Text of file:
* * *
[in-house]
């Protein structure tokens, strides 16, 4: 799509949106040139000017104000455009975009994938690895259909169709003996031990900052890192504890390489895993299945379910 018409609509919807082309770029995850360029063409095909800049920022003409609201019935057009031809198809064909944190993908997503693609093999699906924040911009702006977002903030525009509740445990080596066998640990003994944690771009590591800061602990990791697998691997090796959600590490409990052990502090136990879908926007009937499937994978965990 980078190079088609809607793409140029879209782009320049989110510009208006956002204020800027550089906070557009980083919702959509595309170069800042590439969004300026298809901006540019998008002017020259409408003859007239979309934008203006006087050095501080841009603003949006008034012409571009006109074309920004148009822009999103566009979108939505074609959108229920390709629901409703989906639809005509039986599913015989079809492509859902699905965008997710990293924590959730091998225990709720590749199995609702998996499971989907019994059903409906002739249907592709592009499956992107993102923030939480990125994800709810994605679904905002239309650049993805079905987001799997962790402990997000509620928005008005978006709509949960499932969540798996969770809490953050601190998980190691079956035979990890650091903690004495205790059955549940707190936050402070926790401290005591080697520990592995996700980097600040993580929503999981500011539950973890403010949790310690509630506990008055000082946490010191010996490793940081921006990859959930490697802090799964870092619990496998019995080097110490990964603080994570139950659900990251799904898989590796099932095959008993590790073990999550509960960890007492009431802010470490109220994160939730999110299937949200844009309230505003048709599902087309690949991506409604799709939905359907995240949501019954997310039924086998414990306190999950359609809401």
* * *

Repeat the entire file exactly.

[in-house]
């Protein structure tokens, strides 16, 4: 799509949106040139000017104000455009975009994938690895259909169709003996031990900052890192504890390489895993299945379910 018409609509919807082309770029995850360029063409095909800049920022003409609201019935057009031809198809064909944190993908997503693609093999699906924040911009702006977002903030525009509740445990080596066998640990003994944690771009590591800061602990990791697998691997090796959600590490409990052990502090136990879908926007009937499937994978965990 980078190079088609809607793409140029879209782009320049989110510009208006956002204020800027550089906070557009980083919702959509595309170069800042590439969004300026298809901006540019998008002017020259409408003859007239979309934008203006006087050095501080841009603003949006008034012409571009006109074309920004148009822009999103566009979108939505074609959108229920390709629901409703989906639809005509039986599913015989079809492509859902699905965008997710990293924590959730091998225990709720590749199995609702998996499971989907019994059903409906002739249907592709592009499956992107993102923030939480990125994800709810994605679904905002239309650049993805079905987001799997962790402990997000509620928005008005978006709509949960499932969540798996969770809490953050601190998980190691079956035979990890650091903690004495205790059955549940707190936050402070926790401290005591080697520990592995996700980097600040993580929503999981500011539950973890403010949790310690509630506990008055000082946490010191010996490793940081921006990859959930490697802090799964870092619990496998019995080097110490990964603080994570139950659900990251799904898989590796099932095959008993590790073990999550509960960890007492009431802010470490109220994160939730999110299937949200844009309230505003048709599902087309690949991506409604799709939905359907995240949501019954997310039924086998414990306190999950359609809401």